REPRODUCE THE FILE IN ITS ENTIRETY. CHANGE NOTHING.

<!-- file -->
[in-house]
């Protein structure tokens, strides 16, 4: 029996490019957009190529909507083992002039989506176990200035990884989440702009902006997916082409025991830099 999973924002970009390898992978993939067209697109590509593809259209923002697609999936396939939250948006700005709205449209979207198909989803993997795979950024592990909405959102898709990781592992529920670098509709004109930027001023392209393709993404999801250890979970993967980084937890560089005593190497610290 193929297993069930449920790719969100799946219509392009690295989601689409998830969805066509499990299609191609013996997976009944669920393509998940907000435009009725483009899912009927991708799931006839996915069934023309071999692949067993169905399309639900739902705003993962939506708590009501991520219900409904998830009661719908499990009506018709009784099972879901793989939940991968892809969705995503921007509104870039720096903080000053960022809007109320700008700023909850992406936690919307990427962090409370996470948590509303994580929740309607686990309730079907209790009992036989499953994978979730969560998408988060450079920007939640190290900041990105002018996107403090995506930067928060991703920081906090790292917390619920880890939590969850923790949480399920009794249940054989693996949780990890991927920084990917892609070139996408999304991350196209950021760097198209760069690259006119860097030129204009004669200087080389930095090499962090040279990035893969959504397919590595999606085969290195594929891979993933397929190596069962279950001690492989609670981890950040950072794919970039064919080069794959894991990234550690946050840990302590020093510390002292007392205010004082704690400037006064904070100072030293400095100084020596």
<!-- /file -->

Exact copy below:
[in-house]
């Protein structure tokens, strides 16, 4: 029996490019957009190529909507083992002039989506176990200035990884989440702009902006997916082409025991830099 999973924002970009390898992978993939067209697109590509593809259209923002697609999936396939939250948006700005709205449209979207198909989803993997795979950024592990909405959102898709990781592992529920670098509709004109930027001023392209393709993404999801250890979970993967980084937890560089005593190497610290 193929297993069930449920790719969100799946219509392009690295989601689409998830969805066509499990299609191609013996997976009944669920393509998940907000435009009725483009899912009927991708799931006839996915069934023309071999692949067993169905399309639900739902705003993962939506708590009501991520219900409904998830009661719908499990009506018709009784099972879901793989939940991968892809969705995503921007509104870039720096903080000053960022809007109320700008700023909850992406936690919307990427962090409370996470948590509303994580929740309607686990309730079907209790009992036989499953994978979730969560998408988060450079920007939640190290900041990105002018996107403090995506930067928060991703920081906090790292917390619920880890939590969850923790949480399920009794249940054989693996949780990890991927920084990917892609070139996408999304991350196209950021760097198209760069690259006119860097030129204009004669200087080389930095090499962090040279990035893969959504397919590595999606085969290195594929891979993933397929190596069962279950001690492989609670981890950040950072794919970039064919080069794959894991990234550690946050840990302590020093510390002292007392205010004082704690400037006064904070100072030293400095100084020596």